Ruth Chafin Interior Design

The Inland Empire's "voice of Experience" since 1979

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Himalayan Salt Plate Cooking

In July I attended the California Gift Show in Los Angeles. It’s an easy show for me to attend. Because I live in Southern California, LA is close; and because I am an interior design and remodeling professional, not a gift vendor, per se, much of what is on display there doesn’t apply to me, so I can scan the show in less than a day. This is not to say that I don’t have my eyes wide open for the unique and the different. I always come away with several good possibilities. One such good possibility is the Himalayan Salt Plate. There was a demonstration kitchen at the show cooking up all kinds of stuff on one of these and I got hungry watching. A few were for sale at the booth, so I picked one up, took it home and tried it out. The results were delicious.

Rich in minerals and iron

Himalayan salt plate cooking
Himalayan salt plate

Pink Himalayan salt was once sea salt. A couple hundred million years ago, crystallized sea salt beds were covered by lava and since then have been also covered in snow and ice year round, thus protected from pollution, and resulting in what many claim is the purest salt on earth. According to my vendor, the salt blocks I’m using were harvested from deep within the Himalayan mountains in Pakistan. The salt’s pink color is the result of the its rich and varied mineral and iron content. In 2003 the Bavarian consumer protection agency analyzed 15 specimens of Himalaya salt sold in Germany and could detect at least ten different minerals.  Additionally, pink Himalayan salt contains less sodium per serving than table salt. Although they are made of the same components, pink Himalayan salt has a larger crystal structure than table salt, resulting in  a 1/4 teaspoon serving with fewer crystals of salt than table salt.

Cook right on the salt

Himalayan salt plate cooking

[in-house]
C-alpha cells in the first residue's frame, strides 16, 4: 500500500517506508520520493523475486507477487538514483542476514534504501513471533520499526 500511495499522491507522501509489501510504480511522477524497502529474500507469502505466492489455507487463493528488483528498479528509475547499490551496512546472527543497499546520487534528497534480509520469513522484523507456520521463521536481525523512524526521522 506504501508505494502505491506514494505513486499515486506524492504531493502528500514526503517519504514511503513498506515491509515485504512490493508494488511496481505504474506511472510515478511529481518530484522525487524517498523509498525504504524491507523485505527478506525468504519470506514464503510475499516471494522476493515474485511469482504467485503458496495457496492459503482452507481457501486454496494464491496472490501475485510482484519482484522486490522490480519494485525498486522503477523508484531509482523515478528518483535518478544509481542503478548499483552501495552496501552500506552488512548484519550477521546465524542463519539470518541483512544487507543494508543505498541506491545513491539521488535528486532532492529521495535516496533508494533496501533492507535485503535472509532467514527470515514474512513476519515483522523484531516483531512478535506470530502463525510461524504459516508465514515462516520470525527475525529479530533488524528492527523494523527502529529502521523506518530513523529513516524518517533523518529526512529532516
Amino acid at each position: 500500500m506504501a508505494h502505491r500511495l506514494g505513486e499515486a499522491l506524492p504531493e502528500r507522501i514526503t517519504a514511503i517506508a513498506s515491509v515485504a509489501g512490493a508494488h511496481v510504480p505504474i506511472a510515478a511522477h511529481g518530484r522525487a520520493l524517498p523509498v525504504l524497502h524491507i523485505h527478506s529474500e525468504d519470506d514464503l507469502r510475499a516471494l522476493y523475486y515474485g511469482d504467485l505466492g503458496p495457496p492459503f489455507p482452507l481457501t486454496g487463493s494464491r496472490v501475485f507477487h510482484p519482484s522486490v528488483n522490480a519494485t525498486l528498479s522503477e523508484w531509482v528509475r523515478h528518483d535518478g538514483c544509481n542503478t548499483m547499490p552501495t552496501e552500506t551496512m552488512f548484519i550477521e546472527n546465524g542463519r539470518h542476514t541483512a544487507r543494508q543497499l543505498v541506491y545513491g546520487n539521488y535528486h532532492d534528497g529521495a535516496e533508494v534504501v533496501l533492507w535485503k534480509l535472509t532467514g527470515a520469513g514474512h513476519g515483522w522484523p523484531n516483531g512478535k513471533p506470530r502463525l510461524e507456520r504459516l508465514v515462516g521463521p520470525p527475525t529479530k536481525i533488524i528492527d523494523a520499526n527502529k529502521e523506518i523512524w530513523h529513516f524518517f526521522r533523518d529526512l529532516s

Grilling on salt.

Even watching the demo, it was hard for me to believe that we were going to put this hunk of salt right on a flame but that’s just what we did. The block can be placed right on the stove top or, as in our case, right on a gas grill. It can also be placed in the oven. The trick is to heat it slowly.

If you’re putting it in the oven, place your dry salt plate in a cold oven and set the heat at 250 degrees. After 8-10 minutes, when the oven reaches 250, remove the salt plate for thirty minutes turn the temperature up to 400.

On the stove-top or grill, start out on low heat and gradually increase the flame every 10 minutes for about 30 minutes. When the himalayan salt plate is hot enough to cook on, a drop of water will bead up and steam off just like on a skillet.

On an electric stove, use a metal spacer, like the kind that comes with a wok, and heat the salt plate using stove-top instructions.

Thin strips … or not

Himalayan salt plate cooking
Sirloin steak, cut into strips across the grain.

All types of meat can be cooked on the himalayan salt plate: steaks, fish, shellfish, chicken, etc. Vegetables can be grilled on it, too. It is recommended that you use thin strips of meat, especially if you’re cooking steak or chicken. Flank or skirt steaks work best, I read, but I went for a nice thick sirloin steak, which I did cut into strips, across the grain. Olive oil or herbs work nicely with chicken or fish. There are many recipes available for salt plate cooking; although, I did not add anything to the sirloin. I brought it to room temperature on the counter, cut it into strips and placed them on the heated salt plate. Flank steak normally takes 2-3 minutes per side but our thicker sirloin went more like 5-6 minutes.
The results were delicious. I like my steaks on the medium-rare/rare side. This was my first attempt so I’m sure I’ll refine my technique after further use. That said, however, my steaks turned out quite tasty! They were nicely medium rare; charred on the outside and heated to a nice light pink on the inside. The flavor was delicious. Typically, if your meat is salted for a time prior to cooking, the salt will draw out moisture and the salt will dissolve into the meat, making it juicier than it would be without the salt. Cooking on the Himalayan salt plate appears to do this during the process of cooking.
Himalayan salt plate cooking
Cooked sirloin with grilled asparagus.


Can be also be chilled

You can also chill the Himalayan salt plate in the refrigerator and use it to serve cold appetizers, cheese, sushi, fruit, or even hard-boiled eggs.

Cleaning and care

The salt plate is  very easy to clean. Salt is naturally anti-microbial and anti-fungal. Simply wipe it off with a damp rag or paper towel, no soap. Don’t submerge it or place it under running water. You should let it dry for 24 hours after exposure to moisture. The salt plate will change over time as you use it to cook different foods; it may also develop cracks and fissures. This is normal. The plate will eventually become too thin for continued use. Once this happens, simply use the remaining bit with a grate to continue using with your cooking until it’s all gone!

Ordering information

I am considering placing an order. The large salt plate retails at about $40 and the smaller half-size plate running approximately $20. I believe these items would make a great addition to anyone’s kitchen, whether in yours or as a gift. If you are interested, please contact me and I will add you to the order!